They fled their country and lived in refugee camps in neighboring Nepal for decades before being resettled in the northeastern U.S. state of New Hampshire -- now the focus of the U.S. presidential contest. VOA correspondent Aru Pande spoke with members of the Bhutanese community, including new American citizens, about the campaign and the strong anti-immigrant rhetoric of some of the candidates.
    Video

    Video Researchers Use 3-D Printer to Produce Transplantable Body Parts

    Human organ transplants have become fairly common around the world in the past few decades. Researchers at various universities are coordinating their efforts to find solutions -- including teams at the University of Pennsylvania and Rice University in Houston that are experimenting with a 3-D printer -- to make blood vessels and other structures for implant. As VOA’s Greg Flakus reports from Houston, they are also using these artificial body parts to seek ways of defeating cancerous tumors.
    Video

    Video Helping the Blind 'See' Great Art

    There are 285 million blind and visually impaired people in the world who are unable to enjoy visual art at a museum. One New York photographer is trying to fix this situation by making tangible copies of the world’s masterpieces. VOA correspondent Victoria Kupchinetsky was there as visually impaired people got a feel for great art. Joy Wagner narrates her report.
    Video

    Video Sanders, Clinton Battle for Young Democratic Vote

    Despite a narrow loss to former Secretary of State Hillary Clinton in last week's Iowa Democratic caucuses, Vermont Senator Bernie Sanders secured more than 80 percent of the vote among those between the ages of 18 and 29. VOA correspondent Aru Pande talks to Democrats in New Hampshire about who they are leaning towards and why in this week's primary.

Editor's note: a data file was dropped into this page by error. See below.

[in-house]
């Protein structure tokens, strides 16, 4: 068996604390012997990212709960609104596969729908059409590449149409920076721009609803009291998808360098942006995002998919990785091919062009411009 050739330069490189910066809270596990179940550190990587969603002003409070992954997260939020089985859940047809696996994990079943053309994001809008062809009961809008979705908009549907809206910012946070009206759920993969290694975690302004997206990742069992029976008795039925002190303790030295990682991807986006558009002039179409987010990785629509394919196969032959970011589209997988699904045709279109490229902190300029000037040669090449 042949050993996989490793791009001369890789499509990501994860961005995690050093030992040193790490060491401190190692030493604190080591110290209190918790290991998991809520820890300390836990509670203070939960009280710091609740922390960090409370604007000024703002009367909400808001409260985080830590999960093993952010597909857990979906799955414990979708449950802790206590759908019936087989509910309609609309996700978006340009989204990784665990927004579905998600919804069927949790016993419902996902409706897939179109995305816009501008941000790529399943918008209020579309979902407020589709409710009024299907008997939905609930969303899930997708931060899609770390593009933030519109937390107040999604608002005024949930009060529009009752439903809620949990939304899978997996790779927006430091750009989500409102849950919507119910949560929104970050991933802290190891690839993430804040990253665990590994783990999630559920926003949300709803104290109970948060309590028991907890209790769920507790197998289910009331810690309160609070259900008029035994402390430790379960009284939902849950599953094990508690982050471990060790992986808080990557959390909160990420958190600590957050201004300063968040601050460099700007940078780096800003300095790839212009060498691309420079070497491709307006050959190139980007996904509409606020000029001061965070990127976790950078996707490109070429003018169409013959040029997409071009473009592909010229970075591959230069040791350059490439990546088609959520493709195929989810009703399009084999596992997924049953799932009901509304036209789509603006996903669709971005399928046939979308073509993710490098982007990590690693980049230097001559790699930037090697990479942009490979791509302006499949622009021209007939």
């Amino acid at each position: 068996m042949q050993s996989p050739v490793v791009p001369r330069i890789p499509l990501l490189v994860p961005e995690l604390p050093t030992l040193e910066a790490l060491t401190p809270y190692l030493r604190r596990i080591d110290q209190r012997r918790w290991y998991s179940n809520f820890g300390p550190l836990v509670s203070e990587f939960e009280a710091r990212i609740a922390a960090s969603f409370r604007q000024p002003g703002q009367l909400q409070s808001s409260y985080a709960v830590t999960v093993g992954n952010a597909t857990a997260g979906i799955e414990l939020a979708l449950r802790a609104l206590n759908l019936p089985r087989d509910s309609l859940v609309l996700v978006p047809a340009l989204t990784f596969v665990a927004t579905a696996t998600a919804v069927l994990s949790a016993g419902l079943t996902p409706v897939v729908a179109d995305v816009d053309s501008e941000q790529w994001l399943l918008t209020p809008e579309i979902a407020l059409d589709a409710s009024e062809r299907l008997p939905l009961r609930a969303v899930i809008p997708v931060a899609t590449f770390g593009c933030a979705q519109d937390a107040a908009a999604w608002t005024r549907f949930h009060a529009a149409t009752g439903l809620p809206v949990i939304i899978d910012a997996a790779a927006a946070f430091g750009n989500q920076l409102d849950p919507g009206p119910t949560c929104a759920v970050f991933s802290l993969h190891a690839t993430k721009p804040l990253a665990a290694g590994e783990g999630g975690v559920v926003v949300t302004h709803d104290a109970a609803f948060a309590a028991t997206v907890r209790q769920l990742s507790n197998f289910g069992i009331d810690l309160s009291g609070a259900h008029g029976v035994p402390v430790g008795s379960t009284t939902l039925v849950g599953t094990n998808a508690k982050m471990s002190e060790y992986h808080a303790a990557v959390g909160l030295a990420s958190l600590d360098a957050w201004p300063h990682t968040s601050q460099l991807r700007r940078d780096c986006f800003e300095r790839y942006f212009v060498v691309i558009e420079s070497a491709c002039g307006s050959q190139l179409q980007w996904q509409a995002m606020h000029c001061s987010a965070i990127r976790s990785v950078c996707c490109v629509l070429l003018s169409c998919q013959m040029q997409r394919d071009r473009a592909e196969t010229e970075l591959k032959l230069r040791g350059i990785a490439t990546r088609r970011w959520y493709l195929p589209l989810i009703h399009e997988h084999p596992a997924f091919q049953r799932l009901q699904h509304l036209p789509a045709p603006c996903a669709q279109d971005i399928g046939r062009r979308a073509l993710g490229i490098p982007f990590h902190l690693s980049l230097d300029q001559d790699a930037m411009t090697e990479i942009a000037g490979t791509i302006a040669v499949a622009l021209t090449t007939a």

Video

    Video German Artists to Memorialize Refugees With Life Jacket Exhibit

    Sold in every kind of shop in some Turkish port towns, life jackets have become a symbol of the refugee crisis that brought a million people to Europe in 2015.  On the shores of Lesbos, Greece, German artists collect discarded life jackets as they prepare an art installation they plan to display in Germany.  For VOA, Hamada Elrasam has this report from Lesbos, Greece.
    Video

    Video E-readers Help Ease Africa's Book Shortage

    Millions of people in Africa can't read, and there's a chronic shortage of books. A non-profit organization called Worldreader is trying to help change all that one e-reader at a time. VOA’s Deborah Block tells us about a girls' school in Nairobi, Kenya where Worldreader is making a difference.
    Video

    Video Genius Lets World Share Its Knowledge

    Inspired by crowdsourcing companies like Wikipedia, Genius allows anyone to edit anything on the web, using its web annotation tool
    Video

    Video In Philippines, Mixed Feelings About Greater US Military Presence

    In the Philippines, some who will be directly affected by a recent Supreme Court decision clearing the way for more United States troop visits are having mixed reactions.  The increased rotations come at a time when the Philippines is trying to build up its military in the face of growing maritime assertiveness from China.  From Bahile, Palawan on the coast of the South China Sea, Simone Orendain has this story.
    Video

    Video Microcephaly's Connection to Zika: Guilty Until Proven Innocent

    The Zika virus rarely causes problems for the people who get it, but it seems to be having a devastating impact on babies whose mothers are infected with Zika. VOA's Carol Pearson has more.
    Video

    Video Stunning Artworks Attract Record Crowds, Thanks to Social Media

    A new exhibit at the oldest art museum in America is shattering attendance records. Thousands of visitors are lining up to see nine giant works of art that have gotten a much-deserved shot of viral marketing. The 150-year-old Smithsonian American Art Museum has never had a response quite like this. VOA's Julie Taboh reports.